Since 1974, TPAs have been in effect intermittently, expiring from time to time, and with renewals being subject to the mood of Congress and the effectiveness of Presidential leadership. The most recent TPA was authorized in 2002 and expired in 2007. The 1974 analysis of the Senate Finance Committee is equally applicable today and many observers view the adoption of TPA as an essential step in bringing the negotiation of the TPP to a successful conclusion. The same dynamics are equally applicable to a number of other agreements currently in negotiation including the Transatlantic Trade and Investment Partnership with the European Union. However, the greatest attention has been placed on the TPP.
The Republican platform in 2012 supported both the TPP and TPA:
International trade is crucial for our economy. It means more American jobs, higher wages, & a better standard of living. The Free Trade Agreements negotiated with friendly democracies facilitated the creation of nearly ten million jobs supported by our exports. That record makes all the more deplorable the current Administration’s slowness in completing agreements begun by its predecessor and its failure to pursue any new trade agreements with friendly nations.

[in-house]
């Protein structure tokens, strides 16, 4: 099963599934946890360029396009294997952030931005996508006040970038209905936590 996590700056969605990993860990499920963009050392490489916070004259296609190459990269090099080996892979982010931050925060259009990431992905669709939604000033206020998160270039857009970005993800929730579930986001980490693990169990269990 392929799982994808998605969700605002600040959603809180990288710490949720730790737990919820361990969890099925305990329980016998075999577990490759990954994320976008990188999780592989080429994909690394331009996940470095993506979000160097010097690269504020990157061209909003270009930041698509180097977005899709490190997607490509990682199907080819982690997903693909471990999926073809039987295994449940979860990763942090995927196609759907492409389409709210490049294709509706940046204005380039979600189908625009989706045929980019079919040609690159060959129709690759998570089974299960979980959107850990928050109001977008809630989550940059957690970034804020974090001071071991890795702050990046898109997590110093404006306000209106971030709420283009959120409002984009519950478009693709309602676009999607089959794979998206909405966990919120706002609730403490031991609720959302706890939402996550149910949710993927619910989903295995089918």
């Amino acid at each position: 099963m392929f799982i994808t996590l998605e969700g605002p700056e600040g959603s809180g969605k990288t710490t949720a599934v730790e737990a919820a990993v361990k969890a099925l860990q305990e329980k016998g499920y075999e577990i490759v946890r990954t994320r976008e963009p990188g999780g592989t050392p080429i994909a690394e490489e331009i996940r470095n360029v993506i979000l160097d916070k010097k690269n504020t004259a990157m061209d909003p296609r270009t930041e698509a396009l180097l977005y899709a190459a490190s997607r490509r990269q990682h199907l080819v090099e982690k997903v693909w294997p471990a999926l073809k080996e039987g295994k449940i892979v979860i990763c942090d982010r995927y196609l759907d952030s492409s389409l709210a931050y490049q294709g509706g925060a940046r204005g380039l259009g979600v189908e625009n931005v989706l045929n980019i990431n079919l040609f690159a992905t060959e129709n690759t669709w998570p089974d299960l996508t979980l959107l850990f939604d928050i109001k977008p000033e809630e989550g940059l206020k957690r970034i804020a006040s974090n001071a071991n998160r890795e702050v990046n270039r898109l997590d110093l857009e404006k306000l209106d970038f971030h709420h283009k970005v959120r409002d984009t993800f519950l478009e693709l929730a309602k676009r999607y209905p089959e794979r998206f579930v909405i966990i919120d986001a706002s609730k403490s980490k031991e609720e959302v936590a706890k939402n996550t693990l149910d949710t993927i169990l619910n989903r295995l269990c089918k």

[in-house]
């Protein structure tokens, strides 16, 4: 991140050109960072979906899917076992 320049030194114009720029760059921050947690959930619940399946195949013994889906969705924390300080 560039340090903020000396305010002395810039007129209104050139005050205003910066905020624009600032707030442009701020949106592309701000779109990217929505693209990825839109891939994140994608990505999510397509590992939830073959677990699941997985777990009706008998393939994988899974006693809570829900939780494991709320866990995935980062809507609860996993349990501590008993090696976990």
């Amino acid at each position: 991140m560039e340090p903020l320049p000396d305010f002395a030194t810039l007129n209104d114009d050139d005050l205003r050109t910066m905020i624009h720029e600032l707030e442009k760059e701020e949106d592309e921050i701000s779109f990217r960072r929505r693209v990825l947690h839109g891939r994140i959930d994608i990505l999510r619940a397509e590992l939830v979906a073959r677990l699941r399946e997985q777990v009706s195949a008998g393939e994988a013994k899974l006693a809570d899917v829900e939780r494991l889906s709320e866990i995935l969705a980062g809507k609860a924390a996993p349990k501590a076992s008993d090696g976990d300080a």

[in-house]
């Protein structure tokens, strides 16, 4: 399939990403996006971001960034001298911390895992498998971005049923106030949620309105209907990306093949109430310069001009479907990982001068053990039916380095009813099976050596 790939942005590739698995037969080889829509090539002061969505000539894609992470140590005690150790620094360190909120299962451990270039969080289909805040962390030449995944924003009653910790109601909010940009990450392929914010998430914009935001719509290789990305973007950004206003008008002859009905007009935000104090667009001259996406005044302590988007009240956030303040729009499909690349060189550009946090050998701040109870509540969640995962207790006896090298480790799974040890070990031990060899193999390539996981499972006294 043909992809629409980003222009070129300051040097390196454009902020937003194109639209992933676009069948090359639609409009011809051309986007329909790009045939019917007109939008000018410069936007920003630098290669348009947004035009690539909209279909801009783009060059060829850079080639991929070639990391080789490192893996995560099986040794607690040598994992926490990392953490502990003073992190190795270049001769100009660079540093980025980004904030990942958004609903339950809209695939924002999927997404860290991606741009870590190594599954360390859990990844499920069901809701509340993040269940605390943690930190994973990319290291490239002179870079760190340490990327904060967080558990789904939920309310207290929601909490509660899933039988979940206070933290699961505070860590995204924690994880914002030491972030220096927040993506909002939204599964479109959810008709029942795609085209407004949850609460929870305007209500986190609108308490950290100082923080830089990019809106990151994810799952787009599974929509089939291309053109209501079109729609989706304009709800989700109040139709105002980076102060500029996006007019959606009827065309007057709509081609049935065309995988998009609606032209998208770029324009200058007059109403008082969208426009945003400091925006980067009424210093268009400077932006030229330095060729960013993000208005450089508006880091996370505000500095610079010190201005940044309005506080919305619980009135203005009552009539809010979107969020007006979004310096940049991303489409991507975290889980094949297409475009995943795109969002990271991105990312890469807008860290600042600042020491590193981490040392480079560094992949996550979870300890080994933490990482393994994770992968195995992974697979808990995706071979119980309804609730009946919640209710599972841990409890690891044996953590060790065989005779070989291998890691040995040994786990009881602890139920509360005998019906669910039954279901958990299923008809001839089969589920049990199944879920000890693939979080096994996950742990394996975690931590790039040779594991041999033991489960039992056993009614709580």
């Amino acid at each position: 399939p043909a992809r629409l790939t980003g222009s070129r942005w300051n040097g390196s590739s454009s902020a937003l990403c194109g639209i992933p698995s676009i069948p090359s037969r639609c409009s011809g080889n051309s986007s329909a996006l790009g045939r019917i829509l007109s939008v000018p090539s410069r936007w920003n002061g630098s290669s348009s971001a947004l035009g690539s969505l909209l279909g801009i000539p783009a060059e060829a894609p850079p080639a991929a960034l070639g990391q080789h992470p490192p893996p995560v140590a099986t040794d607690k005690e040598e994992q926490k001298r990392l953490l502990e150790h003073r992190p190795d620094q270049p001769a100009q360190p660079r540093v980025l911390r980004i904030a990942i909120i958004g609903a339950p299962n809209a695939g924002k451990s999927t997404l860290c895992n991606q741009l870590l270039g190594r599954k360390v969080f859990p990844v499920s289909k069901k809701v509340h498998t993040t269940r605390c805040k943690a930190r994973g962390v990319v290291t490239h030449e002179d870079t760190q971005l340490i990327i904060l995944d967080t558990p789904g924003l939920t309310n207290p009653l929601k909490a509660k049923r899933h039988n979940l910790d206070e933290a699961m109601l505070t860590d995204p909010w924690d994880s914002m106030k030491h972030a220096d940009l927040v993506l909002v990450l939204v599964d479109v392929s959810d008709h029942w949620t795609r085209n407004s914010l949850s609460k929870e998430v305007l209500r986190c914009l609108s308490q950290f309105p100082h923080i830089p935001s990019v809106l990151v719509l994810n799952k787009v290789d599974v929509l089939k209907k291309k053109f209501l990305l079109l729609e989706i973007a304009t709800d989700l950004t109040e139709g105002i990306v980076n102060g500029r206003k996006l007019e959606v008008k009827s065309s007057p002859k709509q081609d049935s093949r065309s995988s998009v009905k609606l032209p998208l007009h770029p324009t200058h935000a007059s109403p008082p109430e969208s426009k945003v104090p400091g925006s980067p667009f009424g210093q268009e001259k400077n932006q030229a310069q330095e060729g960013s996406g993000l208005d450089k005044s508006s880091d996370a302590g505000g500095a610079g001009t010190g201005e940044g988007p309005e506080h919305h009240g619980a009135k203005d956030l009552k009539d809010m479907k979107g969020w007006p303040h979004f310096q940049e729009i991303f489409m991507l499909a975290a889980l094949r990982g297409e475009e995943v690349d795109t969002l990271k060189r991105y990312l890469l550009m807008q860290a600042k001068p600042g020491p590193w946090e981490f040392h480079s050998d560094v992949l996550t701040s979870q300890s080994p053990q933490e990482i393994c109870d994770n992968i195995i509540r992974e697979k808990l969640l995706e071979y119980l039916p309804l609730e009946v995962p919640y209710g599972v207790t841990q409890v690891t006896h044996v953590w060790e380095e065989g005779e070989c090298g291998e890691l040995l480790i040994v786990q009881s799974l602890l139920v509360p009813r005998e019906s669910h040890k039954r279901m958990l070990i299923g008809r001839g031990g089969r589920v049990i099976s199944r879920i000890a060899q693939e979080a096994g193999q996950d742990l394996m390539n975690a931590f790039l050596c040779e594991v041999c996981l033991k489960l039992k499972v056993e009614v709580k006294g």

We call for the restoration of presidential Trade Promotion Authority. It will ensure up or down votes in Congress on any new trade agreements, without meddling by special interests. A Republican President will complete negotiations for a Trans-Pacific Partnership to open rapidly developing Asian markets to US products. Beyond that, we envision a worldwide multilateral agreement among nations committed to the principles of open markets, what has been called a “Reagan Economic Zone,” in which free trade will truly be fair trade.